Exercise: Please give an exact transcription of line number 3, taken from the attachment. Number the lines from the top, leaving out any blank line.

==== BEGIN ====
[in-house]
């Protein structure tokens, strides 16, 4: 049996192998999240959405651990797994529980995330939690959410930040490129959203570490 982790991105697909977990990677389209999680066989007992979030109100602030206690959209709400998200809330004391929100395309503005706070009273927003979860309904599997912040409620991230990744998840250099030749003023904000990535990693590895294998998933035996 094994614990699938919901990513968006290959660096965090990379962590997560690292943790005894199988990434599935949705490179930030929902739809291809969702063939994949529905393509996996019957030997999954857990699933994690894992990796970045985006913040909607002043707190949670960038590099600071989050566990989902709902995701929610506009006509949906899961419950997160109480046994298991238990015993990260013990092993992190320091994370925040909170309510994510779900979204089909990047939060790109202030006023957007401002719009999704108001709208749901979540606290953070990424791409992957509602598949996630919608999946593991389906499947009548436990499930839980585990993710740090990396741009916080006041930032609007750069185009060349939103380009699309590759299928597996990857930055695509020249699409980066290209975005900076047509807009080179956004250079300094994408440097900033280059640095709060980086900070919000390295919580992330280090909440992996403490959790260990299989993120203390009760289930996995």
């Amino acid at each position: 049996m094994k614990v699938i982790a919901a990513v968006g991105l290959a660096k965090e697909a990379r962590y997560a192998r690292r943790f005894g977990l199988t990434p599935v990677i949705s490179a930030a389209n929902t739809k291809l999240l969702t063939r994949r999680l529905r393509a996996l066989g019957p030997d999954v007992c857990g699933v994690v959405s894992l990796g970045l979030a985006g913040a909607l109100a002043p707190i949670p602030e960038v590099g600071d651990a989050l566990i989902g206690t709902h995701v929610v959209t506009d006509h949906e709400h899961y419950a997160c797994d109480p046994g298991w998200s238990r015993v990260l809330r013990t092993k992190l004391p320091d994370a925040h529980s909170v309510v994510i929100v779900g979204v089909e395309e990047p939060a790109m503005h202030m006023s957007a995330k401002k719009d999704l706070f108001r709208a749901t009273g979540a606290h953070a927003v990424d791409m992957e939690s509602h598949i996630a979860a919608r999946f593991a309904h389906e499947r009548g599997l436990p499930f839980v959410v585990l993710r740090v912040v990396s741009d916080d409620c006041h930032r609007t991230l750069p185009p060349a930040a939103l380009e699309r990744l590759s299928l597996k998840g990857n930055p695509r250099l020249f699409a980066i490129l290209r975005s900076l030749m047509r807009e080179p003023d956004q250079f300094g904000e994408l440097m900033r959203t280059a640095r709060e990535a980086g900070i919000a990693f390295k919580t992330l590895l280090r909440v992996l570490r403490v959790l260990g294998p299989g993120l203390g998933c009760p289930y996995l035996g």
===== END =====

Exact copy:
């Amino acid at each position: 049996m094994k614990v699938i982790a919901a990513v968006g991105l290959a660096k965090e697909a990379r962590y997560a192998r690292r943790f005894g977990l199988t990434p599935v990677i949705s490179a930030a389209n929902t739809k291809l999240l969702t063939r994949r999680l529905r393509a996996l066989g019957p030997d999954v007992c857990g699933v994690v959405s894992l990796g970045l979030a985006g913040a909607l109100a002043p707190i949670p602030e960038v590099g600071d651990a989050l566990i989902g206690t709902h995701v929610v959209t506009d006509h949906e709400h899961y419950a997160c797994d109480p046994g298991w998200s238990r015993v990260l809330r013990t092993k992190l004391p320091d994370a925040h529980s909170v309510v994510i929100v779900g979204v089909e395309e990047p939060a790109m503005h202030m006023s957007a995330k401002k719009d999704l706070f108001r709208a749901t009273g979540a606290h953070a927003v990424d791409m992957e939690s509602h598949i996630a979860a919608r999946f593991a309904h389906e499947r009548g599997l436990p499930f839980v959410v585990l993710r740090v912040v990396s741009d916080d409620c006041h930032r609007t991230l750069p185009p060349a930040a939103l380009e699309r990744l590759s299928l597996k998840g990857n930055p695509r250099l020249f699409a980066i490129l290209r975005s900076l030749m047509r807009e080179p003023d956004q250079f300094g904000e994408l440097m900033r959203t280059a640095r709060e990535a980086g900070i919000a990693f390295k919580t992330l590895l280090r909440v992996l570490r403490v959790l260990g294998p299989g993120l203390g998933c009760p289930y996995l035996g």